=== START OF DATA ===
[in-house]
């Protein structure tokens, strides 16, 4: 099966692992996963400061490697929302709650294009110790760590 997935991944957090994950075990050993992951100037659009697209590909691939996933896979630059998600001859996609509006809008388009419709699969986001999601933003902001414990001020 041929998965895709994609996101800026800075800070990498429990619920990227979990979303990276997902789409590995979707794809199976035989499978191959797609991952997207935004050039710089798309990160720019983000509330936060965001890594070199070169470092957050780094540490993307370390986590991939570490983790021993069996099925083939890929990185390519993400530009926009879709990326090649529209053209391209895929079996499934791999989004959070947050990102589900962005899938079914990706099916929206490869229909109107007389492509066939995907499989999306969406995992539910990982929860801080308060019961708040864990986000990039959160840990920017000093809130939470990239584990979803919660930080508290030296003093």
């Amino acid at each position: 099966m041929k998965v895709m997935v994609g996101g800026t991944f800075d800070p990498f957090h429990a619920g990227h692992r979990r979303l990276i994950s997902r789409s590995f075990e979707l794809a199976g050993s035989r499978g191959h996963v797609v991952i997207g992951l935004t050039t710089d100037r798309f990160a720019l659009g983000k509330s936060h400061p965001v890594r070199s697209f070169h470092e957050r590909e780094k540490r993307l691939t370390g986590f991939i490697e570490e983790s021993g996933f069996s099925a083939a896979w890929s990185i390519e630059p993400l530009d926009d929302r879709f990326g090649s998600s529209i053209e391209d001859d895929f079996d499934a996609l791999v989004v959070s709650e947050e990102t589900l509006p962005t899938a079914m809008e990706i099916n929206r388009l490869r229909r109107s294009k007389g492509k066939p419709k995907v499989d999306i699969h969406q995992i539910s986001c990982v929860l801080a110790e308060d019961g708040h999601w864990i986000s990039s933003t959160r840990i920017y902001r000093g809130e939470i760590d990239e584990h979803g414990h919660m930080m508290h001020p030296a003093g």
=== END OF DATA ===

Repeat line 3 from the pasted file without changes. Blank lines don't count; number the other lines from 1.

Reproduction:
């Amino acid at each position: 099966m041929k998965v895709m997935v994609g996101g800026t991944f800075d800070p990498f957090h429990a619920g990227h692992r979990r979303l990276i994950s997902r789409s590995f075990e979707l794809a199976g050993s035989r499978g191959h996963v797609v991952i997207g992951l935004t050039t710089d100037r798309f990160a720019l659009g983000k509330s936060h400061p965001v890594r070199s697209f070169h470092e957050r590909e780094k540490r993307l691939t370390g986590f991939i490697e570490e983790s021993g996933f069996s099925a083939a896979w890929s990185i390519e630059p993400l530009d926009d929302r879709f990326g090649s998600s529209i053209e391209d001859d895929f079996d499934a996609l791999v989004v959070s709650e947050e990102t589900l509006p962005t899938a079914m809008e990706i099916n929206r388009l490869r229909r109107s294009k007389g492509k066939p419709k995907v499989d999306i699969h969406q995992i539910s986001c990982v929860l801080a110790e308060d019961g708040h999601w864990i986000s990039s933003t959160r840990i920017y902001r000093g809130e939470i760590d990239e584990h979803g414990h919660m930080m508290h001020p030296a003093g």